Eight antique light fixtures have been installed in Magnolia Gardens’ main house as part of a continuing effort to return the nine-room mansion to the style when the house was the scene of lavish parties before the Charleston Renaissance.
Seven of the fixtures are “gasoliers,” which were used to illuminate a room with electric light bulbs or open gas flames, Magnolia’s historian Lisa Randle said. “The fixtures were installed when the house was renovated in 1891 with the addition of four rooms.
“Sometimes visitors come to Magnolia to be entertained,” Randle said. “The installation of the light fixtures is a way to combine education with entertainment by talking about technological changes and, in the process, we can be more historically accurate in our interpretation of the house.”
Relic Antiques & Flea Market, a company in the Red Top community near Charleston, provided the fixtures from its inventory. Daniel and Victoria Doyle own and operate the company.
Randle said records do not indicate whether gas was used to light the rooms in Magnolia’s main house.
However, during the installation of one light fixture in a second-floor bedroom, Daniel Doyle pointed to a small hole in the ceiling that might have been the opening for a gas line. Gasoliers were popular from the 1880s to the 1920s, Doyle said.
The glass shade for one of the gasoliers, Randle said, was made in 1911 by Steuben Glass of New York. The company went out of business in 2011. The maker of the other shades and fixtures is unknown.
 
 
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Antique “gasolier” lights installed in Magnolia’s main house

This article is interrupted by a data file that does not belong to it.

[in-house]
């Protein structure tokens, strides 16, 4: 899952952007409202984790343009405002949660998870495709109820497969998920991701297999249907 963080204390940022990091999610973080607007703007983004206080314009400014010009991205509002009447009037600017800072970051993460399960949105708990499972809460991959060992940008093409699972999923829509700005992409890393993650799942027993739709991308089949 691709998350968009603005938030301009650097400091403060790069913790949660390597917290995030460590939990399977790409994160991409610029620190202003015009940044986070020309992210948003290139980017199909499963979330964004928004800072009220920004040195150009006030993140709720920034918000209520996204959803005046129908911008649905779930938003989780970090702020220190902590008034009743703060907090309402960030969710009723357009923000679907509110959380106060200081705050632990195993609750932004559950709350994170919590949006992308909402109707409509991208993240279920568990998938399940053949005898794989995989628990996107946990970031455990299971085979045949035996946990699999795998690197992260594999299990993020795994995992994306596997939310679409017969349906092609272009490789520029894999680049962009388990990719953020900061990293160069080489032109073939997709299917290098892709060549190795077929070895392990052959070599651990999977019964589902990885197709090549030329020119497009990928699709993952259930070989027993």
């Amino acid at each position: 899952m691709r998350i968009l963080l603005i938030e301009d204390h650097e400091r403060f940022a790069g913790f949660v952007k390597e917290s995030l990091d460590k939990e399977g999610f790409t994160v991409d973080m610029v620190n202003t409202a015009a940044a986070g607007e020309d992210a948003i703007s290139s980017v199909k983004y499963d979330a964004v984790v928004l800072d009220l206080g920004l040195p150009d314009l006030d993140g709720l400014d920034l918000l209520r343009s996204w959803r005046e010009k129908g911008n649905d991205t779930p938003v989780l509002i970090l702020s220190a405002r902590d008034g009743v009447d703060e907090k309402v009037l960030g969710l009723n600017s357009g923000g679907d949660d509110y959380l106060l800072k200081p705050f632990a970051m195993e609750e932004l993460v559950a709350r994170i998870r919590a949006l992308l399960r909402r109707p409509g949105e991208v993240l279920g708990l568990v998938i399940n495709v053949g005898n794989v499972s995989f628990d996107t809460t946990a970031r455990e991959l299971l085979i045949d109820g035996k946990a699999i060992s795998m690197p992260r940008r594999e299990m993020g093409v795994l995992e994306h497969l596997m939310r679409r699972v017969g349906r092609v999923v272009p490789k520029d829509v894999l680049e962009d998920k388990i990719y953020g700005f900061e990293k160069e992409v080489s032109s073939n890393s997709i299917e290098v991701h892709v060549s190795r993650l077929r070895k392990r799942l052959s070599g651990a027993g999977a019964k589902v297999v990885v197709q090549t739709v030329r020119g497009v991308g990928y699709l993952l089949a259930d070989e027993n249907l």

• Thursday, August 29, 2013

The glass shade for one of the gasoliers was made in 1911 by Steuben Glass of New York. PROVIDED

Photos

 
Eight antique light fixtures have been installed in Magnolia Gardens’ main house as part of a continuing effort to return the nine-room mansion to the style when the house was the scene of lavish parties before the Charleston Renaissance.
Seven of the fixtures are “gasoliers,” which were used to illuminate a room with electric light bulbs or open gas flames, Magnolia’s historian Lisa Randle said. “The fixtures were installed when the house was renovated in 1891 with the addition of four rooms.
“Sometimes visitors come to Magnolia to be entertained,” Randle said. “The installation of the light fixtures is a way to combine education with entertainment by talking about technological changes and, in the process, we can be more historically accurate in our interpretation of the house.”
Relic Antiques & Flea Market, a company in the Red Top community near Charleston, provided the fixtures from its inventory. Daniel and Victoria Doyle own and operate the company.
Randle said records do not indicate whether gas was used to light the rooms in Magnolia’s main house.
However, during the installation of one light fixture in a second-floor bedroom, Daniel Doyle pointed to a small hole in the ceiling that might have been the opening for a gas line. Gasoliers were popular from the 1880s to the 1920s, Doyle said.
The glass shade for one of the gasoliers, Randle said, was made in 1911 by Steuben Glass of New York. The company went out of business in 2011. The maker of the other shades and fixtures is unknown.
 
 

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